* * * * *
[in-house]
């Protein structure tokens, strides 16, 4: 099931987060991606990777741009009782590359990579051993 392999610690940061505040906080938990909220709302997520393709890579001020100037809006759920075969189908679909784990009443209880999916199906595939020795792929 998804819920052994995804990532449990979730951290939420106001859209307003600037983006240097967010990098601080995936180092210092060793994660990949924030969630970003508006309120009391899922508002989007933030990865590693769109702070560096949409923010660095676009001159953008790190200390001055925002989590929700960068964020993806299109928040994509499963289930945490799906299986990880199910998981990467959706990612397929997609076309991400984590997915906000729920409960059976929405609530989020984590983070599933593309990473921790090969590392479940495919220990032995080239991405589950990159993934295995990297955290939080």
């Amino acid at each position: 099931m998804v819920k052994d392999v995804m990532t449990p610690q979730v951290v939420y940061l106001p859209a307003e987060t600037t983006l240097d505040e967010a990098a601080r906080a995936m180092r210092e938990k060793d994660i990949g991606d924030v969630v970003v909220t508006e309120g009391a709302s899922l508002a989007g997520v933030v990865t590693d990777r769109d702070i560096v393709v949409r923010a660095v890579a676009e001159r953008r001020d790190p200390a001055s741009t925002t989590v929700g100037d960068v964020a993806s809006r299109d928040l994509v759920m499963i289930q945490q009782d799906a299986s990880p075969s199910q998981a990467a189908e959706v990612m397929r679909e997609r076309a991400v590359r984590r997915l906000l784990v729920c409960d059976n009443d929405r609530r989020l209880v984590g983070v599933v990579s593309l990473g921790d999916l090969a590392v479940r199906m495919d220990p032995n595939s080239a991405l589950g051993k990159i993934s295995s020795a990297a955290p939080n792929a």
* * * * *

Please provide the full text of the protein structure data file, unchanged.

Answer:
[in-house]
């Protein structure tokens, strides 16, 4: 099931987060991606990777741009009782590359990579051993 392999610690940061505040906080938990909220709302997520393709890579001020100037809006759920075969189908679909784990009443209880999916199906595939020795792929 998804819920052994995804990532449990979730951290939420106001859209307003600037983006240097967010990098601080995936180092210092060793994660990949924030969630970003508006309120009391899922508002989007933030990865590693769109702070560096949409923010660095676009001159953008790190200390001055925002989590929700960068964020993806299109928040994509499963289930945490799906299986990880199910998981990467959706990612397929997609076309991400984590997915906000729920409960059976929405609530989020984590983070599933593309990473921790090969590392479940495919220990032995080239991405589950990159993934295995990297955290939080």
């Amino acid at each position: 099931m998804v819920k052994d392999v995804m990532t449990p610690q979730v951290v939420y940061l106001p859209a307003e987060t600037t983006l240097d505040e967010a990098a601080r906080a995936m180092r210092e938990k060793d994660i990949g991606d924030v969630v970003v909220t508006e309120g009391a709302s899922l508002a989007g997520v933030v990865t590693d990777r769109d702070i560096v393709v949409r923010a660095v890579a676009e001159r953008r001020d790190p200390a001055s741009t925002t989590v929700g100037d960068v964020a993806s809006r299109d928040l994509v759920m499963i289930q945490q009782d799906a299986s990880p075969s199910q998981a990467a189908e959706v990612m397929r679909e997609r076309a991400v590359r984590r997915l906000l784990v729920c409960d059976n009443d929405r609530r989020l209880v984590g983070v599933v990579s593309l990473g921790d999916l090969a590392v479940r199906m495919d220990p032995n595939s080239a991405l589950g051993k990159i993934s295995s020795a990297a955290p939080n792929a």